A group of enterprising students from the UBC Sauder School of Business and the UBC Faculty of Applied Science are tackling the harmful effects of climate change in B.C.’s fruit orchards with the creative use of artificial intelligence (AI) technology.
In B.C.’s fruit-growing regions, cherries, peaches, nectarines, apricots, grapes and apples typically thrive under sunny skies and warm temperatures, but last summer’s extreme heat resulted in scorched fruit and lost revenue for hundreds of farmers.
A team of students decided to explore this problem in New Venture Design (NVD), a course jointly offered by UBC Sauder and the UBC Faculty of Applied Science. Matt Bagley, a UBC Bachelor of Commerce (BCom) student specializing in marketing, participated in the market research. “After interviewing farmers in both B.C. and Washington State, we learned that an average orchard typically loses around 10 per cent of their yield in a regular year due to heat damage, causing a financial loss of almost $1,000 per acre,” says Bagley. “However, after losing up to 25 per cent of their yield last year because of record high temperatures, these farmers are bracing for things to get worse.”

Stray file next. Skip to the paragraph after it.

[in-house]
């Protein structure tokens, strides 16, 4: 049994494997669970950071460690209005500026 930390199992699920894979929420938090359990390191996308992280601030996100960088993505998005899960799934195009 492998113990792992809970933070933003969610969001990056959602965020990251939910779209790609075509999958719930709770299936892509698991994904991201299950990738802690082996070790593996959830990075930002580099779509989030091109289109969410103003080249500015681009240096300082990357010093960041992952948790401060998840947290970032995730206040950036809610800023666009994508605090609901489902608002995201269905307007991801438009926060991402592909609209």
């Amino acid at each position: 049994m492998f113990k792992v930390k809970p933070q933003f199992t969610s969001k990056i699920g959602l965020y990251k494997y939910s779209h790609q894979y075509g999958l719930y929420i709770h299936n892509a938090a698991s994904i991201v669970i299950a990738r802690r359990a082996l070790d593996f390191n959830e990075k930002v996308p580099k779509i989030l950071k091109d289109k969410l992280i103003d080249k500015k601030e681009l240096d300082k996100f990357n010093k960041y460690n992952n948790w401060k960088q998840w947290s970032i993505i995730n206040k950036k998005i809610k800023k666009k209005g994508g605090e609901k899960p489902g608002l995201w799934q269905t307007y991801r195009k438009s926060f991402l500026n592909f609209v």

The team began looking at the opportunity of using AI technology to monitor the surface temperature of tree fruit. They reached out to experts in the agricultural technology industry and refined their idea until they were ready to present it to their professors and peers. They called their business venture, Coolares.
Please visit the Sauder School of Business website to read the full story.
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